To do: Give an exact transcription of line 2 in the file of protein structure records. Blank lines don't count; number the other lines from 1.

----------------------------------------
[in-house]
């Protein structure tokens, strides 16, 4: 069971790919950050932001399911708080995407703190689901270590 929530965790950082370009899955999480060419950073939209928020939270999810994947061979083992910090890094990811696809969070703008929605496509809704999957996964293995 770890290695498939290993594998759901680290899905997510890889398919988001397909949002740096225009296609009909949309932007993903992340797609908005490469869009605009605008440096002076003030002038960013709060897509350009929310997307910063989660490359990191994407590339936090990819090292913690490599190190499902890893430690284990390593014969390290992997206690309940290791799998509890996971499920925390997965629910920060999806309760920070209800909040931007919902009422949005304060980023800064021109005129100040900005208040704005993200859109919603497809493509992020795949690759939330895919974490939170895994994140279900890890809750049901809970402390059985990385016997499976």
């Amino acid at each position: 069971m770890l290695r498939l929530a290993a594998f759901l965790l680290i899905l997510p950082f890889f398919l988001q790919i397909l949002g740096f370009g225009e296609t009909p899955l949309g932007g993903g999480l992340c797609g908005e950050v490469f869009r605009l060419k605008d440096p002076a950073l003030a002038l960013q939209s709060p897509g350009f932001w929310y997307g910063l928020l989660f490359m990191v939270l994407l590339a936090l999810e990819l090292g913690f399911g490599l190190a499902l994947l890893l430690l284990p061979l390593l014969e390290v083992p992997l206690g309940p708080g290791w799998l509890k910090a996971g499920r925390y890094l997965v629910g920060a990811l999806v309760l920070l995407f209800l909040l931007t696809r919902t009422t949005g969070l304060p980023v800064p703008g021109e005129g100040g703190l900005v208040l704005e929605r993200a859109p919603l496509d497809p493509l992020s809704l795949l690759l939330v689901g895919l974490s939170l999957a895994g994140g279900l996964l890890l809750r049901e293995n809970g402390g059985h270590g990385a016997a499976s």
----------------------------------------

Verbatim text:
């Protein structure tokens, strides 16, 4: 069971790919950050932001399911708080995407703190689901270590 929530965790950082370009899955999480060419950073939209928020939270999810994947061979083992910090890094990811696809969070703008929605496509809704999957996964293995 770890290695498939290993594998759901680290899905997510890889398919988001397909949002740096225009296609009909949309932007993903992340797609908005490469869009605009605008440096002076003030002038960013709060897509350009929310997307910063989660490359990191994407590339936090990819090292913690490599190190499902890893430690284990390593014969390290992997206690309940290791799998509890996971499920925390997965629910920060999806309760920070209800909040931007919902009422949005304060980023800064021109005129100040900005208040704005993200859109919603497809493509992020795949690759939330895919974490939170895994994140279900890890809750049901809970402390059985990385016997499976």